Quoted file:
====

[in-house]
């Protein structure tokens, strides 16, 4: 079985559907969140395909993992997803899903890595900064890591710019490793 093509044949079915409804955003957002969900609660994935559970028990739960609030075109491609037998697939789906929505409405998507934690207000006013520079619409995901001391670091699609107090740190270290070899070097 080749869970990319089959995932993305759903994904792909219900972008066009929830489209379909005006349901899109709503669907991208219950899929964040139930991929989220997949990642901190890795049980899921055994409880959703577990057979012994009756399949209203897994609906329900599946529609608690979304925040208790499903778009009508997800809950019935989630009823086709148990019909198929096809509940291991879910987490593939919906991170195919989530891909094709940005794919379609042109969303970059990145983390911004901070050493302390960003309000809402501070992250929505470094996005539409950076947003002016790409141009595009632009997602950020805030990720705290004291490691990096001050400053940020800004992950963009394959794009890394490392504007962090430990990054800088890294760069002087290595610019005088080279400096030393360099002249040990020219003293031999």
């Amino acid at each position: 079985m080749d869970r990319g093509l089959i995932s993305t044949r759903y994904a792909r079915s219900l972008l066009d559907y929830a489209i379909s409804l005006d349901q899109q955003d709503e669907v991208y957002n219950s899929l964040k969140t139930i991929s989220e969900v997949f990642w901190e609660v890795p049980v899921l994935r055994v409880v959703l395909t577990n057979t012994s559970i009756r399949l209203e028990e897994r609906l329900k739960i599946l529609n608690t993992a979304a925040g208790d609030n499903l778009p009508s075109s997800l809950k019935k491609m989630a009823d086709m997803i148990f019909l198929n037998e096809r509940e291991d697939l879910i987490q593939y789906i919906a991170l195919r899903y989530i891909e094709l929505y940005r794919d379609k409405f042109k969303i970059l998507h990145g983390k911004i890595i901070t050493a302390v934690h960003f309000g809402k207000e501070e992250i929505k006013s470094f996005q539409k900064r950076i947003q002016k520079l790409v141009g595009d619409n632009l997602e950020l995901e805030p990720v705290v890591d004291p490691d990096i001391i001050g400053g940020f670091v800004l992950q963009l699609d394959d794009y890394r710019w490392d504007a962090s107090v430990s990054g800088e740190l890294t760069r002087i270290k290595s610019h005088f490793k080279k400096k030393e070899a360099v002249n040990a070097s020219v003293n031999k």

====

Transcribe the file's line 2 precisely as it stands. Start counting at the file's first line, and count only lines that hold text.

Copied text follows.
């Protein structure tokens, strides 16, 4: 079985559907969140395909993992997803899903890595900064890591710019490793 093509044949079915409804955003957002969900609660994935559970028990739960609030075109491609037998697939789906929505409405998507934690207000006013520079619409995901001391670091699609107090740190270290070899070097 080749869970990319089959995932993305759903994904792909219900972008066009929830489209379909005006349901899109709503669907991208219950899929964040139930991929989220997949990642901190890795049980899921055994409880959703577990057979012994009756399949209203897994609906329900599946529609608690979304925040208790499903778009009508997800809950019935989630009823086709148990019909198929096809509940291991879910987490593939919906991170195919989530891909094709940005794919379609042109969303970059990145983390911004901070050493302390960003309000809402501070992250929505470094996005539409950076947003002016790409141009595009632009997602950020805030990720705290004291490691990096001050400053940020800004992950963009394959794009890394490392504007962090430990990054800088890294760069002087290595610019005088080279400096030393360099002249040990020219003293031999």